The flower buds are pickled in vinegar and used as a caper substitute
The stems and leaves are a tea substitute.
The twigs are chewed to alleviate thirst.
A resin is obtained from the leaves and twigs, it delays or prevents oils and fats from becoming rancid
There are no material uses listed for Larrea tridentata.
Creosote bush was widely used by various North American Indian tribes. A decoction of the leaves was used to treat diarrhoea and stomach troubles whilst the young twigs were used to treat toothache and a poultice of the leaves was used to treat chest complaints and as a wash for skin problems
. It continued to be widely used as a treatment for rheumatic disease, venereal infections, urinary infections and certain types of cancer, especially leukaemia until its sale was banned in North America due to concern over its potential toxic effect upon the liver
. There have been a number of cases of acute or sub-acute hepatitis attributed to the use of this herb and so its internal use is not recommended until further research has been carried out
A tea made from the leaves is used as an expectorant and pulmonary antiseptic.
Some N. American Indian tribes heated the shoot tips of this plant and dripped the sap (probably the resin[K]) into tooth cavities to treat toothache
Seed - we have no information for this species but suggest sowing the seed in a greenhouse in spring. When they are large enough to handle, prick the seedlings out into individual pots and grow them on in the greenhouse for at least their first winter. Plant them out into their permanent positions in late spring or early summer, after the last expected frosts.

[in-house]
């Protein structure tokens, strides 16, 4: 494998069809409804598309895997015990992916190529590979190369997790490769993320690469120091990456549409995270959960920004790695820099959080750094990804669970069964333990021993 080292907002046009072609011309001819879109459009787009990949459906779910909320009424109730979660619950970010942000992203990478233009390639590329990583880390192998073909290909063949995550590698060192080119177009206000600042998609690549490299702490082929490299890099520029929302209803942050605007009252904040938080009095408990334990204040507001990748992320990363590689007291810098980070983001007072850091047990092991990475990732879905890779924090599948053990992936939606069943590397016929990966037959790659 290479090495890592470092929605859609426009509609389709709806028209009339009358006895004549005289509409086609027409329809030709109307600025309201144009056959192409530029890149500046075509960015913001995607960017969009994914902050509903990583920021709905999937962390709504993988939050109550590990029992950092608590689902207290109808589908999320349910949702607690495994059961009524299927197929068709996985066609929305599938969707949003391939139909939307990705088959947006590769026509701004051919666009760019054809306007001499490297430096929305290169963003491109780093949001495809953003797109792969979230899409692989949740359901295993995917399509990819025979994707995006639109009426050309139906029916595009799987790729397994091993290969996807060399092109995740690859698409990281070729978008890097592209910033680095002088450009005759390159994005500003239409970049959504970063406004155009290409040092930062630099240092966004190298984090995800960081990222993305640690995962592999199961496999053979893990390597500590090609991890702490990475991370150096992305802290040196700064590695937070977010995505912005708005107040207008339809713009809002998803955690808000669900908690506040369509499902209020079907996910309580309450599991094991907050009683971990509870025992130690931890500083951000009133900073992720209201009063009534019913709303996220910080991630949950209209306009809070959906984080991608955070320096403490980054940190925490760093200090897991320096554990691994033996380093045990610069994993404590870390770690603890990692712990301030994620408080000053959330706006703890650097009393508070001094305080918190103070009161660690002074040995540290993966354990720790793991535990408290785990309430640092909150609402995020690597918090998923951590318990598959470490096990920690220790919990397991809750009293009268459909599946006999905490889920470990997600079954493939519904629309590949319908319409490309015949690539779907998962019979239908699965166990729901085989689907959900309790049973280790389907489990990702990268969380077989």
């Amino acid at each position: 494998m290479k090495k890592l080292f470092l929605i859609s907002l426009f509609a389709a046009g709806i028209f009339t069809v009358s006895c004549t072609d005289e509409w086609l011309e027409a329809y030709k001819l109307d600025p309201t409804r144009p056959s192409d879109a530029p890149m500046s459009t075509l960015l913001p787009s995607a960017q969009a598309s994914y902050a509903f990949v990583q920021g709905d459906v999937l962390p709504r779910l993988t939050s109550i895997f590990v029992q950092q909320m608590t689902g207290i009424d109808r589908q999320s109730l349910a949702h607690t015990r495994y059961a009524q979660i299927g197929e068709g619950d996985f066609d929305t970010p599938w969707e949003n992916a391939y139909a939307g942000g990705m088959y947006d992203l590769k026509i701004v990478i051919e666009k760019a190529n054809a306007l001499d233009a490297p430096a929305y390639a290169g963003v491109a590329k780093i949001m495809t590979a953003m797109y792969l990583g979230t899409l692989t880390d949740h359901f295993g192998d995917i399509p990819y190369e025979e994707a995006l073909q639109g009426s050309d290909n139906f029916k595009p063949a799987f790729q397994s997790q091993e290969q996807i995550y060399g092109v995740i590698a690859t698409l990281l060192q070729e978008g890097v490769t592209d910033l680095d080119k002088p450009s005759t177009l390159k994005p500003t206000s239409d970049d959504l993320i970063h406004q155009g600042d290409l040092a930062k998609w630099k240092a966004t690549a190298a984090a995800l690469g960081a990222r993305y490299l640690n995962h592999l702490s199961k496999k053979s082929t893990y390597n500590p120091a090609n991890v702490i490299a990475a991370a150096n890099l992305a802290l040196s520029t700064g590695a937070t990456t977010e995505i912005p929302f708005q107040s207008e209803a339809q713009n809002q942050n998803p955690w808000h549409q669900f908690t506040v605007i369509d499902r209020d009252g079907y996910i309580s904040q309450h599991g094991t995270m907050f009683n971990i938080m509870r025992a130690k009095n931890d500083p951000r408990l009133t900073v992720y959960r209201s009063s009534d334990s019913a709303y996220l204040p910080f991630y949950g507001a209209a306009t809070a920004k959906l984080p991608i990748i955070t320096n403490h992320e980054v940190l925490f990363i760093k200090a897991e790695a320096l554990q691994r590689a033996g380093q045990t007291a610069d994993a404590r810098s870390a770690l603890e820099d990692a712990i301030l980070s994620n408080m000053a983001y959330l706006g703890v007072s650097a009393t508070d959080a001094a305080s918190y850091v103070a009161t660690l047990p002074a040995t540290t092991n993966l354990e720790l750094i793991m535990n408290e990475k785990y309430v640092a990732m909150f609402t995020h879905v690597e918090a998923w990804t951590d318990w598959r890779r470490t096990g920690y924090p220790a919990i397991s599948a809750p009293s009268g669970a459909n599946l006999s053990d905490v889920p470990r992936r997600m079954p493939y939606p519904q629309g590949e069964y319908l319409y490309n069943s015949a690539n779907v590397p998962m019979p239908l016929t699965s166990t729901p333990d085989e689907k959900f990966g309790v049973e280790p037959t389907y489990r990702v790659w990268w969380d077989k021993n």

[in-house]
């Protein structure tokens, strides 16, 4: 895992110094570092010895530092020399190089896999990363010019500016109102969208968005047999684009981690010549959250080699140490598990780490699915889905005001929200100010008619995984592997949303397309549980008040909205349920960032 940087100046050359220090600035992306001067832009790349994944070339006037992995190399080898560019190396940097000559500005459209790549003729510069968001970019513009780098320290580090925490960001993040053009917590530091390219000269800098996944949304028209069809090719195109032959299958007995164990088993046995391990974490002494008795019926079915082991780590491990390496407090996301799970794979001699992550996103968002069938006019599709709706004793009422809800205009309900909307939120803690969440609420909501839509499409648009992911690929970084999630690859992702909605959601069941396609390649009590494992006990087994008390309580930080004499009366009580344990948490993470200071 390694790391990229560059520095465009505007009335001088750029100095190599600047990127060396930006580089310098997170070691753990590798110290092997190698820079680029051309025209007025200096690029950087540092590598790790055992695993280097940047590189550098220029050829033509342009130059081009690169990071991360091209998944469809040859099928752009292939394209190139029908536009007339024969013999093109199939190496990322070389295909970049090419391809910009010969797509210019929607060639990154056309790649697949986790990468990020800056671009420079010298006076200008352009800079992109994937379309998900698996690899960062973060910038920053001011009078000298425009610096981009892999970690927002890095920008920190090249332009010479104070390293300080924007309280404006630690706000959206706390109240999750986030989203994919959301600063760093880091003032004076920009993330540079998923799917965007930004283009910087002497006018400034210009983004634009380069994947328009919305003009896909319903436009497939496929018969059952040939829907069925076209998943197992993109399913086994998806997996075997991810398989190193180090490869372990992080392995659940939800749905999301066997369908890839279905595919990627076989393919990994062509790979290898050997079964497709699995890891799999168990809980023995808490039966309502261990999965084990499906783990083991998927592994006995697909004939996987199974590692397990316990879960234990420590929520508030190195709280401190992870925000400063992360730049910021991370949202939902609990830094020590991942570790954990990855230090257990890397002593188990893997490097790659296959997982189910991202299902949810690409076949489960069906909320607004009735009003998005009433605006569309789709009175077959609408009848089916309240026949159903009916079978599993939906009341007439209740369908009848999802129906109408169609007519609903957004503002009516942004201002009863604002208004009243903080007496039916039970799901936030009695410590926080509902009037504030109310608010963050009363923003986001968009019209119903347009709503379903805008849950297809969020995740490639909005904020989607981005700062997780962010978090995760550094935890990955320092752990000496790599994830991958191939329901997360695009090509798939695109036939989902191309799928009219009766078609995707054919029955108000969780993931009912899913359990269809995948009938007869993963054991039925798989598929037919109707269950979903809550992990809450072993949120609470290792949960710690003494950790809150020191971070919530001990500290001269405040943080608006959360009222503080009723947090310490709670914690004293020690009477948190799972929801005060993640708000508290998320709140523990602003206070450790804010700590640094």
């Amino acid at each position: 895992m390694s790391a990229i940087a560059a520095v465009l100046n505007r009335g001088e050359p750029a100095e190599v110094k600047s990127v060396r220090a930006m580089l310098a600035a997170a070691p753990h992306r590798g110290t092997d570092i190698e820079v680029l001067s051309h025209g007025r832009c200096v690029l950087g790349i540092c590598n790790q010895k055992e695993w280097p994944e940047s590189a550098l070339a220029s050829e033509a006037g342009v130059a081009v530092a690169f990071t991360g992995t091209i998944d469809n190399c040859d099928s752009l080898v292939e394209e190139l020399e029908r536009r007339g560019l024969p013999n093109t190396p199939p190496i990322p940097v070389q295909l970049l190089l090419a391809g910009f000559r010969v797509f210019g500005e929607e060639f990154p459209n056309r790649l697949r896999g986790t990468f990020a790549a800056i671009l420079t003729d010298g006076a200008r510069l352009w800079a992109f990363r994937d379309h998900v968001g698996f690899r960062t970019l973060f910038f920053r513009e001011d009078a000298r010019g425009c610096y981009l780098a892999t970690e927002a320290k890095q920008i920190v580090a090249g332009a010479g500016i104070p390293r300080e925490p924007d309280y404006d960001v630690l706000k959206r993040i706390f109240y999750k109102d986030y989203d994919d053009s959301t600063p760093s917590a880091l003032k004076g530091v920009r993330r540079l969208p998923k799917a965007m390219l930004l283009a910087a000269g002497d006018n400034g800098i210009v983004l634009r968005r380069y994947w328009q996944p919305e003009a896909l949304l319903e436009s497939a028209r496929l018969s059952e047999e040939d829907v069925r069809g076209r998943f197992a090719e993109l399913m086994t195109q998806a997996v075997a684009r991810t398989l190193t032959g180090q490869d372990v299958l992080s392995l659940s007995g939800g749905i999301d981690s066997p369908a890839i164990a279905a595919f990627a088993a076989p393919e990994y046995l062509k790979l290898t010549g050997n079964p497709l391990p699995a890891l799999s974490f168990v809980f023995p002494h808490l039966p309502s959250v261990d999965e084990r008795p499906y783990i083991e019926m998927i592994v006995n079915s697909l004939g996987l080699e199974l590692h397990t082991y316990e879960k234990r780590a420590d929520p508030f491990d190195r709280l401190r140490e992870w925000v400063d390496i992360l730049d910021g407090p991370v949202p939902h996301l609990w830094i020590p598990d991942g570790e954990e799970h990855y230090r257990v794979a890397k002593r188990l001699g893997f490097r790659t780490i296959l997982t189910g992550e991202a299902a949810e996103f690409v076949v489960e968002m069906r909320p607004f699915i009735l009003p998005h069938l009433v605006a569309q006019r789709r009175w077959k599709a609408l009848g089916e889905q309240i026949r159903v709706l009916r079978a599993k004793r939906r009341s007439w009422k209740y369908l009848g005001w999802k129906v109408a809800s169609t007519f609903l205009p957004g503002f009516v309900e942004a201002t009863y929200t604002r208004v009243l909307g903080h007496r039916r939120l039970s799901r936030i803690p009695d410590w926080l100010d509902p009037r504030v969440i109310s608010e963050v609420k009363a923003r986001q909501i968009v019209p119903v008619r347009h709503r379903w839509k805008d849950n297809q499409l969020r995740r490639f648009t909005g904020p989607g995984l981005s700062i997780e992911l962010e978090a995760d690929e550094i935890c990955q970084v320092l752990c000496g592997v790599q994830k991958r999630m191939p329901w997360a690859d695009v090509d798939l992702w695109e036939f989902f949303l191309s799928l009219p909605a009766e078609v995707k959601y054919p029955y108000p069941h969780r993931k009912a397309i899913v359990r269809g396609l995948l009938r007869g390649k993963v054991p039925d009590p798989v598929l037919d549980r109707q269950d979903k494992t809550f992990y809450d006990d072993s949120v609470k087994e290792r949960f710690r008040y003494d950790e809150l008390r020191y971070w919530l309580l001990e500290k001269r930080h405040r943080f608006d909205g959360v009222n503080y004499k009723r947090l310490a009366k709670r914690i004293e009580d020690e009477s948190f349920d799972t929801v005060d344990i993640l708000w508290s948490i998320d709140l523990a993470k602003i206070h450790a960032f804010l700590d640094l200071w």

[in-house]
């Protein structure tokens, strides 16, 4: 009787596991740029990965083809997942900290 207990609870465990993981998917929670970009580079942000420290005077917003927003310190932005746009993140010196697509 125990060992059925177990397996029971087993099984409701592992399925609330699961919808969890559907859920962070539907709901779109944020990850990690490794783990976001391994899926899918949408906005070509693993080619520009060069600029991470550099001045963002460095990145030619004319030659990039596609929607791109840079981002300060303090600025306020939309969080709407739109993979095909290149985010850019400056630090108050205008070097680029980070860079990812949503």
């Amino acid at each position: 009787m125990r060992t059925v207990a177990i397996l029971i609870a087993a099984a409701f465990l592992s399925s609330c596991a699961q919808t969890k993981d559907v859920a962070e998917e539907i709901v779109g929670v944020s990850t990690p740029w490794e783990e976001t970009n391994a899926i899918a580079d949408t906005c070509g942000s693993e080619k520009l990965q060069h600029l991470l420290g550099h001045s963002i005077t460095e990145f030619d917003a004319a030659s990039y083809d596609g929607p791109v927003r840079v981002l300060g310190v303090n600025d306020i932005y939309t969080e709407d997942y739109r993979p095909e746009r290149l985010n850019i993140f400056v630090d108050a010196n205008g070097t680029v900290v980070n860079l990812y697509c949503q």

Cuttings of new growth in spring in a frame
Practical Plants is currently lacking information on propagation instructions of Larrea tridentata. Help us fill in the blanks! Edit this page to add your knowledge.
Requires a moderately fertile moisture-retentive soil in full sun or light shade
This species is not hardy in the colder areas of the country, it tolerates temperatures down to between -5 and -10°c.
The plant is resinous and aromatic
Problems, pests & diseases
Associations & Interactions
There are no interactions listed for Larrea tridentata. Do you know of an interaction that should be listed here? edit this page to add it.
Polycultures & Guilds
There are no polycultures listed which include Larrea tridentata.
This table shows all the data stored for this plant.
Material uses & Functions
Native Climate Zones
Adapted Climate Zones
Native Geographical Range
Root Zone Tendancy
? 1.01.11.21.31.4 Facciola. S. Cornucopia - A Source Book of Edible Plants. Kampong Publications ISBN 0-9628087-0-9 (1990-00-00)
? 2.02.1 Hedrick. U. P. Sturtevant's Edible Plants of the World. Dover Publications ISBN 0-486-20459-6 (1972-00-00)
? 3.03.13.23.3 Chevallier. A. The Encyclopedia of Medicinal Plants Dorling Kindersley. London ISBN 9-780751-303148 (1996-00-00)
? 4.04.14.2 Weiner. M. A. Earth Medicine, Earth Food. Ballantine Books ISBN 0-449-90589-6 (1980-00-00)
? 5.05.15.25.35.4 Huxley. A. The New RHS Dictionary of Gardening. 1992. MacMillan Press ISBN 0-333-47494-5 (1992-00-00)
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